|Publication number||US5611879 A|
|Application number||US 07/685,585|
|Publication date||Mar 18, 1997|
|Filing date||Apr 15, 1991|
|Priority date||Dec 18, 1987|
|Also published as||DE69115430D1, DE69115430T2, EP0481322A1, EP0481322B1|
|Publication number||07685585, 685585, US 5611879 A, US 5611879A, US-A-5611879, US5611879 A, US5611879A|
|Inventors||Michael T. Morman|
|Original Assignee||Kimberly-Clark Corporation|
|Export Citation||BiBTeX, EndNote, RefMan|
|Patent Citations (43), Referenced by (63), Classifications (29), Legal Events (6)|
|External Links: USPTO, USPTO Assignment, Espacenet|
The present application U.S. Ser. No. 07/685,585 filed Apr. 15, 1991, is a continuation-in-part of U.S. Ser. No. 07/595,055 filed Oct. 9, 1990, now abandoned, which, in turn, is a continuation-in-part of U.S. Ser. No. 07/136,171 filed Dec. 18, 1987, which is now abandoned.
This invention relates to an absorbent article, such as a sanitary napkin, a diaper, training pants, an incontinent garment or a bedpad, having an absorbent with a variable density in the z direction. A method of forming the article is also disclosed.
Absorbent pads such as sanitary napkins which utilize cellulosic fiber as their principal absorbent are well known. Cellulosic fiber provides a relatively inexpensive source of absorbent material but suffers from distinct disadvantages when utilized alone as an absorbent layer. One of the main disadvantages is that when a layer of cellulosic fiber is wetted, it tends to collapse upon itself. This results in a saturated cellulosic fiber which is dense, compacted, and relatively hard and uncomfortable.
It has been proposed that sanitary napkins be formed of a material containing plastic fibers that allow fusing the absorbent to aid in shaping. Such a pad having a C-fold structure has been proposed in U.S. Pat. No. 4,576,596 issued to Jackson et al. The Jackson patent also teaches that an insert, such as a meltblown strip, may be incorporated into the interior of the sanitary napkin to aid in absorbing and holding body fluids. While such a sanitary napkin is satisfactory, the thermoplastic-containing absorbent has properties that are a compromise between softness, stiffness, fluid transfer and fluid holding properties.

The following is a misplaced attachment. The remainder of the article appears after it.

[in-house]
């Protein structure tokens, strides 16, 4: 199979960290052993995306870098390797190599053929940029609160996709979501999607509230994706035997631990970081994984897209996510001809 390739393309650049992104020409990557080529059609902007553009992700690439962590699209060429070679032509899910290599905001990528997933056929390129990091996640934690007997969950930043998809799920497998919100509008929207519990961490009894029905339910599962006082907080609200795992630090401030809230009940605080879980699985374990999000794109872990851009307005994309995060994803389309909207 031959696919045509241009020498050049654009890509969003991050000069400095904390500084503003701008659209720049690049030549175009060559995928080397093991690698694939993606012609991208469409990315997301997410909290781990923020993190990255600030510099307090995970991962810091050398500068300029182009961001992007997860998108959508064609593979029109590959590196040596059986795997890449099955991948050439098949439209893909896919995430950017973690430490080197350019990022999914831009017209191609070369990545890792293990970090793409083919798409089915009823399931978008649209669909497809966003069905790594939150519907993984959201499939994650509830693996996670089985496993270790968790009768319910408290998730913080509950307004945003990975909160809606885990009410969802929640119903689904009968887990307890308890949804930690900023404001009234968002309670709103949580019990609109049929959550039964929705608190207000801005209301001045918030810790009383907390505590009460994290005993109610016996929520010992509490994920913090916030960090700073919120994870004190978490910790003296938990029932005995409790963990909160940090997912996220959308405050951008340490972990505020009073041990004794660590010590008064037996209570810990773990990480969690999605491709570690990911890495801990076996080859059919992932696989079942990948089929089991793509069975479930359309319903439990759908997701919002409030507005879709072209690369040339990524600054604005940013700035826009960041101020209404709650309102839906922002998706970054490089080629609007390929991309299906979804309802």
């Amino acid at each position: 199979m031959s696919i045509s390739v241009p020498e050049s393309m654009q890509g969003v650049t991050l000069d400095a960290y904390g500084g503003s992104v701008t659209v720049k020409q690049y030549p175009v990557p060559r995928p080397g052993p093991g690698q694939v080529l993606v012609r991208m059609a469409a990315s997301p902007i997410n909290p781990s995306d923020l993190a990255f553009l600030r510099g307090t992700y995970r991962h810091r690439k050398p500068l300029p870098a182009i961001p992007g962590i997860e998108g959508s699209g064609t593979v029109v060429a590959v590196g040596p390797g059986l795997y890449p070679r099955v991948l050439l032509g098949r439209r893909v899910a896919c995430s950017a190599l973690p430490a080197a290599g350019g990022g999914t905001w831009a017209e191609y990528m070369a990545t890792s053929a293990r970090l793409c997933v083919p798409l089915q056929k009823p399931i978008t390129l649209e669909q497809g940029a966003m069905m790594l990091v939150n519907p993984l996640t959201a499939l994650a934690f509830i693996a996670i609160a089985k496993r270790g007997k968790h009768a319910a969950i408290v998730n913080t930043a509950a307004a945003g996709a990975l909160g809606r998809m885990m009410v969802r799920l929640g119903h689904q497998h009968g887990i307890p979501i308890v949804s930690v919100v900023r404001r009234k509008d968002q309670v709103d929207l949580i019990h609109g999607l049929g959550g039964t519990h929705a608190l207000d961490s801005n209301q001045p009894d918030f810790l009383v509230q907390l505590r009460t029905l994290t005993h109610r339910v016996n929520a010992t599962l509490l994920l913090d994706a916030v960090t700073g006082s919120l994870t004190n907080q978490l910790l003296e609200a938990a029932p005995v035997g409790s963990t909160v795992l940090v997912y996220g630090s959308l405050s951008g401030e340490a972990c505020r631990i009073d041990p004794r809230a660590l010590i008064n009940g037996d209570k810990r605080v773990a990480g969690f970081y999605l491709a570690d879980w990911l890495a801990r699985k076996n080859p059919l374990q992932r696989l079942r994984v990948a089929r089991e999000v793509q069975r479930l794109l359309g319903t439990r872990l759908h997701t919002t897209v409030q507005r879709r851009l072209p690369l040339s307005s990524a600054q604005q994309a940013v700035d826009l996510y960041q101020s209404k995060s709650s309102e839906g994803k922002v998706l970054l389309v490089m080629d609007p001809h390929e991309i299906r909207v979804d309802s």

It is desirable that the absorbent material at the top of a feminine pad, adjacent to the wearer's body, be soft and cushiony. The absorbent material should also be high in porosity, that is, it should have a low density to facilitate rapid fluid absorption and be capable of transferring the fluid rapidly away from the body. The absorbent material situated below the top absorbent should have good fluid holding properties and be capable of wicking the fluid throughout the pad. These desirable features are not present in the Jackson patent.
Other U.S. patents, such as U.S. Pat. Nos. 4,505,705; 4,475,913; 3,699,966 and 3,430,629, teach that the absorbent can be folded about itself without referring to the advantages of having a variable density in the z direction. Still other U.S. patents, such as U.S. Pat. Nos. 3,017,304; 3,779,246; 4,226,237; 4,377,615 and 4,223,677, teach the use of various layers of absorbents having different thicknesses and densities. They do not suggest the use of a single absorbent sheet which is folded upon itself.
There are other U.S. patents, such as U.S. Pat. Nos. 4,496,358; 4,449,979 and 3,900,027, which teach the advantages of having a variable density in the z direction. However, no mention is made of folding the absorbent material. Lastly, U.S. Pat. No. 4,315,507 issued to Whitehead teaches forming a fusible baffle on one surface of an absorbent which is then used in a sanitary napkin. However, the baffle is completely covered by an outer wrap and, therefore, does not have an external surface which contacts the undergarment.
Another compromise in single absorbency pads is strength. Generally, an absorbent that has a higher density is stiffer and can prevent bending and twisting of the pad while in use. However, a dense absorbent will not feel as soft to the wearer and, therefore, sacrifices comfort in order to achieve stiffness.
Feminine pads having multiple layers of different densities have also been proposed. However, such pads are expensive and complicated to manufacture as they require formation and uniting of several different absorbent materials with good alignment at high speed and low cost. Accordingly, there is a need for an absorbent article which has a soft feel and which has a variable density in the z direction.